Effects of rutin on urine profile
Reactive oxygen species (ROS) especially nephrotoxic chemicals effects the urinary profile of kidney. Table1 shows the changes in renal profile including pH, specific gravity, RBCs and WBCs count, creatinine, creatinine clearance, urea, urobilinogen, protein, and albumin level. Administration of nephrotoxic KBrO3 treatment significantly (P<0.01) increased the level of specific gravity, RBCs and WBCs count, creatinine, urea, urobilinogen, protein, and albumin level whereas decreased (P<0.01) the pH and creatinine clearance as compared to the control group. Treatment of rutin attenuated the KBrO3 intoxication, dose dependently, and decreased (P<0.01) the specific gravity, RBCs and WBCs count, urea, creatinine, urobilinogen, protein and albumin while increased the pH and creatinine clearance of urine. Rats treated with rutin (70 mg/kg bw) alone did not statistically (P>0.05) change the parameters studied to that of the control group.
Effects of rutin on serum profile
Table2 shows the assessment of serum biomarkers i.e. concentration of nitrite, creatinine, BUN, total protein; albumin and globulin indicate the functional integrity of the kidneys. KBrO3 administration significantly (P<0.01) increased the level of nitrite, creatinine while significantly (P<0.01) decreased the total protein, albumin and globulin as compared to control group. Serum level of these parameters were significantly (P<0.01) improved by administration of rutin as compared to KBrO3 treated rats. However, more restoration effects on studied parameters were determined at the higher dose (70 mg/kg bw) of rutin. These parameters were statistically (P>0.05) remained unchanged with the treatment of rutin (70 mg/kg bw) alone as compared to the control group of rat.
Effects of rutin on antioxidant profile
The results regarding the protective effects of rutin against the toxic affect of KBrO3 in rat on kidney protein and activities of antioxidant enzymes such as CAT, SOD, GSH-Px, GSR and GST are shown in Table3. Activities of antioxidant enzymes such as CAT, SOD, GSH-Px, GSR and GST were reduced (P<0.01) by treatment of KBrO3 as compared to control group. This reduction in enzymes activity was reversed significantly (P<0.01), in a concentration dependent way, by the treatment of rutin as compared to the KBrO3 group. Alteration in the renal enzyme activities with the treatment of rutin (70 mg/kg bw) alone was statistically (P>0.05) remained unchanged as compared to the control group of rat.
Effects of rutin on TBARS, GSH, DNA fragmentation and AgNORs
Table4 shows the changes of protection by rutin versus the KBrO3 intoxication of rat on TBARS, GSH, DNA fragmentation and AgNORs count in kidney of rat. Treatment of KBrO3 significantly (P<0.01) increased the contents of TBARS, DNA fragmentation and AgNORs count while significantly (P<0.01) decreased the content of GSH in kidneys as compared to control group. Concentration of TBARS, AgNORs count, and DNA injuries was significantly decreased (P<0.01) by administration of rutin, in a dose dependent way, in rat treated with KBrO3. Level of renal GSH was significantly (P<0.01) increased by administration of rutin as compared to the KBrO3 treated group. However these effects were more pronounced at the higher dose of rutin (70 mg/kg bw). Statistically nonsignificant (P>0.05) alterations on TBARS, GSH, DNA fragmentation and AgNORs count in kidney of rat was determined with rutin (70 mg/kg bw) alone as compared to the control group.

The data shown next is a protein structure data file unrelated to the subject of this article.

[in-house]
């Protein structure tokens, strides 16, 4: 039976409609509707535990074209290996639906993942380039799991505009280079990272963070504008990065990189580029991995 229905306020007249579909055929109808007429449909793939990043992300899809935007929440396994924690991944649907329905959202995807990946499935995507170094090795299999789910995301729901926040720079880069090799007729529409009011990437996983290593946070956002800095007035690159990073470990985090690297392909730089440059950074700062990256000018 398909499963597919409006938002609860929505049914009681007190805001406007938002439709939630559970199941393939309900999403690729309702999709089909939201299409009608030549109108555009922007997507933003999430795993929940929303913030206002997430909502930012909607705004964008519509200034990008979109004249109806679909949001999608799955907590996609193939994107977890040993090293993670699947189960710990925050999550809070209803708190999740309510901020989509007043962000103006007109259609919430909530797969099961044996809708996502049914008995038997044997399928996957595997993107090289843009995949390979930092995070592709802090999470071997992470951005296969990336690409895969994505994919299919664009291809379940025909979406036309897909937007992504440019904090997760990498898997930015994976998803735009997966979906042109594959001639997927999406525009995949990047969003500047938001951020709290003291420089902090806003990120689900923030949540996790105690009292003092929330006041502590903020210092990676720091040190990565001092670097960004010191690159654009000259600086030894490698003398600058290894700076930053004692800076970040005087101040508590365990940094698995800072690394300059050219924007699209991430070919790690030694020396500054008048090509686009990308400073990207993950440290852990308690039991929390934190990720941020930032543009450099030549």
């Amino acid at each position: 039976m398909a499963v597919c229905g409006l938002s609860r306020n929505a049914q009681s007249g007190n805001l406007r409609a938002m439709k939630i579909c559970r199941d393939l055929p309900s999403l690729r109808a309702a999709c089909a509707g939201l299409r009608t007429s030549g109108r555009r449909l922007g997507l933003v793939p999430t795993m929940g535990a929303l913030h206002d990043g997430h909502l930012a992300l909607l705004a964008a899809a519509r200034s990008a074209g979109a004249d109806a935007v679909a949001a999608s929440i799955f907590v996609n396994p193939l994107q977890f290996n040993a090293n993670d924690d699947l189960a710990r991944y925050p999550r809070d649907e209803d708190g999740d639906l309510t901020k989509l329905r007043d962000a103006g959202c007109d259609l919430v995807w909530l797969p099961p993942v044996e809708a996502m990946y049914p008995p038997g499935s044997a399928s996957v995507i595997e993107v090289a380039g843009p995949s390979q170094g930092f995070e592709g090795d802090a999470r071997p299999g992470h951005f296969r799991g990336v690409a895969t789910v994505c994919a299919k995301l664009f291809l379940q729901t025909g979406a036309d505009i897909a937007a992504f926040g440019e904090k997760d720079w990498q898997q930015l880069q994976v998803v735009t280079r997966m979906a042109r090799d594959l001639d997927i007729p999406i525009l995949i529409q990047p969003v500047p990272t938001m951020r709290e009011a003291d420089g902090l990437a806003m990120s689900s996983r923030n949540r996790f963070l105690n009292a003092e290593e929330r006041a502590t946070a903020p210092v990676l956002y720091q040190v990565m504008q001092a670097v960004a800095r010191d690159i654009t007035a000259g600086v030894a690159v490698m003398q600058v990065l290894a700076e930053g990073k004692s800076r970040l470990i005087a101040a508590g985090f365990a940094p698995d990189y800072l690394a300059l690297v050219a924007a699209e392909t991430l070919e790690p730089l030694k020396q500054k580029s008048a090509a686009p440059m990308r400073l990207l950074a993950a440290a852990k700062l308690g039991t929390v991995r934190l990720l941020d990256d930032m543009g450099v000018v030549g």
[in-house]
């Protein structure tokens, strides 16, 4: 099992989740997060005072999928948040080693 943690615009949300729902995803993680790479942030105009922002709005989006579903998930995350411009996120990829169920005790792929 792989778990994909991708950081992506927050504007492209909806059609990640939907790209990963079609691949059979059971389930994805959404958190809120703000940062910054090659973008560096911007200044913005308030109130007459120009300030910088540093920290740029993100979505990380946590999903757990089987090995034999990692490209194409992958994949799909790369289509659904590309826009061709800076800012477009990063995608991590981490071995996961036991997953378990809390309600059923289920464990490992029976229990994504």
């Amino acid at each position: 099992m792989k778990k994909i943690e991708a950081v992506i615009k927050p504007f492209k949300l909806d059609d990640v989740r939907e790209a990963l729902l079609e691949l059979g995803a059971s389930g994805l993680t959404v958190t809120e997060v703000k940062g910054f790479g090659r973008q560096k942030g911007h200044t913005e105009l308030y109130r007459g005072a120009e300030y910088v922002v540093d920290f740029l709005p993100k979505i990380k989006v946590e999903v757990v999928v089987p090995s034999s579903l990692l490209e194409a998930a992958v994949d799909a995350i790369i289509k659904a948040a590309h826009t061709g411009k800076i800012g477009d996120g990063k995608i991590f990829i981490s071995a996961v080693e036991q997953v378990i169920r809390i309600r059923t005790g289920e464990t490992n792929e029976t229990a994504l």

Effects of rutin on percent increase in body weight, absolute kidney weight and relative kidney weight
Protective effects of different dosages of rutin against KBrO3 administration to rat on percent increase in body weight, absolute kidney weight and relative kidney weight are shown in Table5. Administration of KBrO3 to rats significantly increased (P<0.01) the absolute kidney weight, relative kidney weight while significantly decreased (P<0.01) the percent increase in body weight for four experimental weeks as compared to the control group. Administration of rutin consistently restored (P<0.01) the percent increase in body weight, kidney weight and relative kidney weight as compared to the KBrO3 group. More protective effects of rutin for the percent increase in body weight, kidney weight and relative kidney weight against the KBrO3 intoxication to rats were determined at the higher concentration of rutin (70 mg/kg bw). Administration of rutin alone did not cause any significant (P>0.05) change in the percent increase in body weight, absolute kidney weight and relative kidney weight as compared to the control group.
Effect of rutin on DNA damages (DNA ladder assay)
KBrO3 forming DNA-free radical adduct, induces DNA damages in the kidneys of rats. DNA ladder assay of kidneys showed the severe DNA damages in the KBrO3 treated group of rat. However, administration of rutin to KBrO3 treated animals reduced the DNA damages, dose dependently, as shown by DNA banding patterns of different groups of rutin (50 and 70 mg/kg bw) as compared to KBrO3 group (Figure2).
RT-PCR (telomerase enzyme assay)
Telomerase enzyme assay was used to find out the telomerase enzyme activity in various groups of this study (Figure3). Presence of a single band (primer) in lane (1–2; control group) and in lane (3–6; KBrO3 + rutin groups) showed that amplification was absent, and indicated the protective effects of rutin while KBrO3 treated group showed positive telomerase activity (lane 7–8) having two or more DNA bands.